Shanghai's Lockdown Isn't Going Well

First deaths in new COVID outbreak reported as food, supplies, tempers run short
By Newser Editors and Wire Services
Posted Apr 18, 2022 7:42 AM CDT
Amid Shanghai Lockdown, First Deaths in New Outbreak
Commuters wearing face masks to help protect from the coronavirus look out from a crowded traveling bus during the morning rush hour, Monday, April 18, 2022, in Beijing.   (AP Photo/Andy Wong)

Shanghai authorities on Monday reported the first COVID-19 deaths in the latest outbreak in China’s most populous and wealthiest city. All three people who died were elderly, had underlying diseases such as diabetes and hypertension, and had not been vaccinated against the coronavirus, city Health Commission inspector Wu Ganyu said. The deaths raise to 4,641 the number of people that China says have succumbed to the disease since the virus was first detected in Wuhan in late 2019. While China has an overall vaccination rate of around 90%, a low rate among the elderly remains a concern. Only 62% of Shanghai residents over age 60 have been vaccinated.

While highly contagious, the omicron BA.2 variant driving the Shanghai outbreak is less lethal than the previous delta variant. Most of Shanghai’s 25 million residents are being confined to their homes for a third week in a “zero-tolerance” strategy. China on Monday said 23,362 people had tested positive for the virus over the previous 24 hours, most of them showing no symptoms and almost all in Shanghai. The city has reported more than 300,000 cases since late March. Shanghai began easing restrictions last week, although officials have warned that the city doesn't have its outbreak under control, reports the AP.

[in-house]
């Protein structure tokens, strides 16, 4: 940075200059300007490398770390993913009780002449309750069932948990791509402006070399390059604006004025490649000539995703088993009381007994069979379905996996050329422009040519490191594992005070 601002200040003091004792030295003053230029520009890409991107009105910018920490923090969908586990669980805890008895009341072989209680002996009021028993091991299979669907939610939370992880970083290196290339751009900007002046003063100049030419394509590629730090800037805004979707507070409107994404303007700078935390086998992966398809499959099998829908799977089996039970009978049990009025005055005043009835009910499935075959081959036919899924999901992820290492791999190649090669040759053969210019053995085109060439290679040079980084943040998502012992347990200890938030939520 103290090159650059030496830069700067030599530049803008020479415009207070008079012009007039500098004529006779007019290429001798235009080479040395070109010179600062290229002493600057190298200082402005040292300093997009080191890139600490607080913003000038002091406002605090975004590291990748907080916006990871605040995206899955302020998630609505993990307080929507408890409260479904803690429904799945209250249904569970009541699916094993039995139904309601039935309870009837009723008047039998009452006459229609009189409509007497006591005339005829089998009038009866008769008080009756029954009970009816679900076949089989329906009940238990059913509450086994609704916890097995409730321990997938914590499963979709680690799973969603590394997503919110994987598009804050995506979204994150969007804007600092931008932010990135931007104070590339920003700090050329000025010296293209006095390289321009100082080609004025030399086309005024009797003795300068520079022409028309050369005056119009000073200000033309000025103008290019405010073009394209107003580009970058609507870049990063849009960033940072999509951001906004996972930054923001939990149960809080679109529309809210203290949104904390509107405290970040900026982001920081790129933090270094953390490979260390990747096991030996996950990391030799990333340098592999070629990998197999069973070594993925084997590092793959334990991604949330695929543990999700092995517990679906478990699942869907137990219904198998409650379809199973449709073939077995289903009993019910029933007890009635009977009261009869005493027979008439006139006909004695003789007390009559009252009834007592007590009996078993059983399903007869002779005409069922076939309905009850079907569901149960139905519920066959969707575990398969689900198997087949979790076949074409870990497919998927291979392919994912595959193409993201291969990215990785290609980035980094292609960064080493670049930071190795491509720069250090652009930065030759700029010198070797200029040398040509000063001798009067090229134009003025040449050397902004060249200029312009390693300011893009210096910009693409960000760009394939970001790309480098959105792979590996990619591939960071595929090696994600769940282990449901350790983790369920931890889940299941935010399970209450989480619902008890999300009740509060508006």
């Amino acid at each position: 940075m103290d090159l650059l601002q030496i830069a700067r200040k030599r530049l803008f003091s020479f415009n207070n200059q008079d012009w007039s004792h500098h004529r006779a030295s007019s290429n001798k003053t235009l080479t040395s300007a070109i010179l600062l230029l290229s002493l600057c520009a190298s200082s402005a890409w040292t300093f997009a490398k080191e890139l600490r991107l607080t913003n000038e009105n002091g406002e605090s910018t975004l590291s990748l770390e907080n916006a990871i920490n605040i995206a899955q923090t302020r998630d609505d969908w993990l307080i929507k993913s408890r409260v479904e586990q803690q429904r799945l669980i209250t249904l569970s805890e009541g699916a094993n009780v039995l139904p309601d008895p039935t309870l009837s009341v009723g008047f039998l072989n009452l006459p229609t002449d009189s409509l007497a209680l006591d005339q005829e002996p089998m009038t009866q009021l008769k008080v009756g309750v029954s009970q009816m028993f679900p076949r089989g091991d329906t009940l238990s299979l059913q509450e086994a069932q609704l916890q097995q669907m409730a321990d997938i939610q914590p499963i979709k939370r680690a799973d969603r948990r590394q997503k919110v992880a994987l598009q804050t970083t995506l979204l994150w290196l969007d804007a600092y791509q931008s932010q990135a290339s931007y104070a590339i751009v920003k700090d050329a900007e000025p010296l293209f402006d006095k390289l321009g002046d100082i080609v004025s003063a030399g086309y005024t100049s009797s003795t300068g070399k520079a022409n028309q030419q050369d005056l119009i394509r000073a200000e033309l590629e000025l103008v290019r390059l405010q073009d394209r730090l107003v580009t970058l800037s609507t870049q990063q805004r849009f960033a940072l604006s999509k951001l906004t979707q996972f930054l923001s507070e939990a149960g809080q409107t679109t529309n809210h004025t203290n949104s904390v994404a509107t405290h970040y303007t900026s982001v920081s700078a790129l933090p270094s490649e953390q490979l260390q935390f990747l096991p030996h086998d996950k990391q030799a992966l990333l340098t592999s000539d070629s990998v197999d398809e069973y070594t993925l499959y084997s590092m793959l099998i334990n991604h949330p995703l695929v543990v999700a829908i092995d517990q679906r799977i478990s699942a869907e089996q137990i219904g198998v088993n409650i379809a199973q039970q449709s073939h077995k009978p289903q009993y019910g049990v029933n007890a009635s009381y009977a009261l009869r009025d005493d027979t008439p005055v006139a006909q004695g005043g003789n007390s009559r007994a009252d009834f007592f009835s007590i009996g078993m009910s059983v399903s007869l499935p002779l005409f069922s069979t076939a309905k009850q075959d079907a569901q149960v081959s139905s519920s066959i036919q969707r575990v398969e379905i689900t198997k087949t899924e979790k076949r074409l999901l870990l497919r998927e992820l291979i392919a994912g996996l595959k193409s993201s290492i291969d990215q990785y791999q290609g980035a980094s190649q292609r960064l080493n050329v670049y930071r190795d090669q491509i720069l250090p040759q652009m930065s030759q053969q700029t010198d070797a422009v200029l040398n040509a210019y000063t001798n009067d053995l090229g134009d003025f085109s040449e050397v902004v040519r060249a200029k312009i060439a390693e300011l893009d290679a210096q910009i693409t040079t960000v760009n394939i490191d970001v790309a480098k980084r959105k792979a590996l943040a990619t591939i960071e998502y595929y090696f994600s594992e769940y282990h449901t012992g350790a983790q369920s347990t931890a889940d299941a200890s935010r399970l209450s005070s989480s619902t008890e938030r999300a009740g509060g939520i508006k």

Shanghai, home to China's biggest port and most important stock exchange, appeared unprepared for such a massive undertaking. Residents have run short of food and other daily necessities while enduring lockdown conditions, and tens of thousands put under medical observation have been sequestered in crowded facilities where lights are always on, garbage bins overflow, food is inadequate, and hot showers nonexistent. Anyone who tests positive but has few or no symptoms is required to spend one week in a quarantine facility. While the ruling Communist Party has urged more targeted prevention measures, local officials have routinely adopted stringent regulations, possibly for fear of being fired or penalized over outbreaks in their areas.

(More COVID-19 stories.)

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